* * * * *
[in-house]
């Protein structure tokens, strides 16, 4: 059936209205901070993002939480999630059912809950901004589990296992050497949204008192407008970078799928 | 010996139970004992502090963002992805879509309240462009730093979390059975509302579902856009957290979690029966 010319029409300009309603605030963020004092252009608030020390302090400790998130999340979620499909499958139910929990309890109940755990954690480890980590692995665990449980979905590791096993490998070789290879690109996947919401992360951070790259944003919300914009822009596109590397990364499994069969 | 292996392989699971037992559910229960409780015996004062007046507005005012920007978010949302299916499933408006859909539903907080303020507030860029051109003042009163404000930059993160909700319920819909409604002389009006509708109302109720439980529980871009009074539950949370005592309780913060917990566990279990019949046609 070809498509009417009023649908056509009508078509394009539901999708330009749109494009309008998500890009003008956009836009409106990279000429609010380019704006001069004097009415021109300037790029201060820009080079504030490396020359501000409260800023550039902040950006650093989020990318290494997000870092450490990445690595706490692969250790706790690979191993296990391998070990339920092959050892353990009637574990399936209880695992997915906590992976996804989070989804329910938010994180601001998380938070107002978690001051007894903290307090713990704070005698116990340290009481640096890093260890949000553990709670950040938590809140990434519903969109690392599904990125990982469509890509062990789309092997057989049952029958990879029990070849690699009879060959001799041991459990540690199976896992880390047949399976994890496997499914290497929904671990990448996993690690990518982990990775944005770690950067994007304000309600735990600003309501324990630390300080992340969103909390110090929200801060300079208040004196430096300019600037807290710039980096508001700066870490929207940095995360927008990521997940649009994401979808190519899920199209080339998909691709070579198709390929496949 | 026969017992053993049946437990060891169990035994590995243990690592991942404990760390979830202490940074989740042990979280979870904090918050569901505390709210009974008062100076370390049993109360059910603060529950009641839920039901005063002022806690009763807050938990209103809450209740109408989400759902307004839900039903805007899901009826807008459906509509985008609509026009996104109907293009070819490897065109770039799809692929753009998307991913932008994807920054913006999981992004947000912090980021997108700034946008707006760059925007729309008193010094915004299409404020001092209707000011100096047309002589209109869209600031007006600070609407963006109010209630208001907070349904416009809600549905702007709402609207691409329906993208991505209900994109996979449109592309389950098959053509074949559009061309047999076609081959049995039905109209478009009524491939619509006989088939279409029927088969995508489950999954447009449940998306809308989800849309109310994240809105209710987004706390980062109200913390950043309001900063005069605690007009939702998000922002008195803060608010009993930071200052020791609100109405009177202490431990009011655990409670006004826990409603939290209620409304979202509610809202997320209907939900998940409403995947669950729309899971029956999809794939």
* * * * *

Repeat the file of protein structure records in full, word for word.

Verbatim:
[in-house]
């Protein structure tokens, strides 16, 4: 059936209205901070993002939480999630059912809950901004589990296992050497949204008192407008970078799928 | 010996139970004992502090963002992805879509309240462009730093979390059975509302579902856009957290979690029966 010319029409300009309603605030963020004092252009608030020390302090400790998130999340979620499909499958139910929990309890109940755990954690480890980590692995665990449980979905590791096993490998070789290879690109996947919401992360951070790259944003919300914009822009596109590397990364499994069969 | 292996392989699971037992559910229960409780015996004062007046507005005012920007978010949302299916499933408006859909539903907080303020507030860029051109003042009163404000930059993160909700319920819909409604002389009006509708109302109720439980529980871009009074539950949370005592309780913060917990566990279990019949046609 070809498509009417009023649908056509009508078509394009539901999708330009749109494009309008998500890009003008956009836009409106990279000429609010380019704006001069004097009415021109300037790029201060820009080079504030490396020359501000409260800023550039902040950006650093989020990318290494997000870092450490990445690595706490692969250790706790690979191993296990391998070990339920092959050892353990009637574990399936209880695992997915906590992976996804989070989804329910938010994180601001998380938070107002978690001051007894903290307090713990704070005698116990340290009481640096890093260890949000553990709670950040938590809140990434519903969109690392599904990125990982469509890509062990789309092997057989049952029958990879029990070849690699009879060959001799041991459990540690199976896992880390047949399976994890496997499914290497929904671990990448996993690690990518982990990775944005770690950067994007304000309600735990600003309501324990630390300080992340969103909390110090929200801060300079208040004196430096300019600037807290710039980096508001700066870490929207940095995360927008990521997940649009994401979808190519899920199209080339998909691709070579198709390929496949 | 026969017992053993049946437990060891169990035994590995243990690592991942404990760390979830202490940074989740042990979280979870904090918050569901505390709210009974008062100076370390049993109360059910603060529950009641839920039901005063002022806690009763807050938990209103809450209740109408989400759902307004839900039903805007899901009826807008459906509509985008609509026009996104109907293009070819490897065109770039799809692929753009998307991913932008994807920054913006999981992004947000912090980021997108700034946008707006760059925007729309008193010094915004299409404020001092209707000011100096047309002589209109869209600031007006600070609407963006109010209630208001907070349904416009809600549905702007709402609207691409329906993208991505209900994109996979449109592309389950098959053509074949559009061309047999076609081959049995039905109209478009009524491939619509006989088939279409029927088969995508489950999954447009449940998306809308989800849309109310994240809105209710987004706390980062109200913390950043309001900063005069605690007009939702998000922002008195803060608010009993930071200052020791609100109405009177202490431990009011655990409670006004826990409603939290209620409304979202509610809202997320209907939900998940409403995947669950729309899971029956999809794939």